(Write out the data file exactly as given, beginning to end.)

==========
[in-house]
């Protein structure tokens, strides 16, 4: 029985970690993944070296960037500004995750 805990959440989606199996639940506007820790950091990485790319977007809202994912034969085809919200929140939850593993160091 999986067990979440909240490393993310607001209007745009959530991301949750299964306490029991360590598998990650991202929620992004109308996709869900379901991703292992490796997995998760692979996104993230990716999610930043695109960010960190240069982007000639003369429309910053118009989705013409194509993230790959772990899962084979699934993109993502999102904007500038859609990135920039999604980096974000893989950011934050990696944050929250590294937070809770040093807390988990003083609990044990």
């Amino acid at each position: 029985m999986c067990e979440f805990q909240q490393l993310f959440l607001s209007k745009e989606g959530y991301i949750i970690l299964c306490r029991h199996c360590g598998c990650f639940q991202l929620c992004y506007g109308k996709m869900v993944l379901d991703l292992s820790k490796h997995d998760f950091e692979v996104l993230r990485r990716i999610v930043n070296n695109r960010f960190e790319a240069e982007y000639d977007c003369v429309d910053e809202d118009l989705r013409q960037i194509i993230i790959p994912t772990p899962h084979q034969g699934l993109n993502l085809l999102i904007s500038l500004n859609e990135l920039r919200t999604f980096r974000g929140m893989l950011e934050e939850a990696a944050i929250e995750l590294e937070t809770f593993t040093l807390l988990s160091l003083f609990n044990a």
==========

[in-house]
């Protein structure tokens, strides 16, 4: 029985970690993944070296960037500004995750 805990959440989606199996639940506007820790950091990485790319977007809202994912034969085809919200929140939850593993160091 999986067990979440909240490393993310607001209007745009959530991301949750299964306490029991360590598998990650991202929620992004109308996709869900379901991703292992490796997995998760692979996104993230990716999610930043695109960010960190240069982007000639003369429309910053118009989705013409194509993230790959772990899962084979699934993109993502999102904007500038859609990135920039999604980096974000893989950011934050990696944050929250590294937070809770040093807390988990003083609990044990």
């Amino acid at each position: 029985m999986c067990e979440f805990q909240q490393l993310f959440l607001s209007k745009e989606g959530y991301i949750i970690l299964c306490r029991h199996c360590g598998c990650f639940q991202l929620c992004y506007g109308k996709m869900v993944l379901d991703l292992s820790k490796h997995d998760f950091e692979v996104l993230r990485r990716i999610v930043n070296n695109r960010f960190e790319a240069e982007y000639d977007c003369v429309d910053e809202d118009l989705r013409q960037i194509i993230i790959p994912t772990p899962h084979q034969g699934l993109n993502l085809l999102i904007s500038l500004n859609e990135l920039r919200t999604f980096r974000g929140m893989l950011e934050e939850a990696a944050i929250e995750l590294e937070t809770f593993t040093l807390l988990s160091l003083f609990n044990a």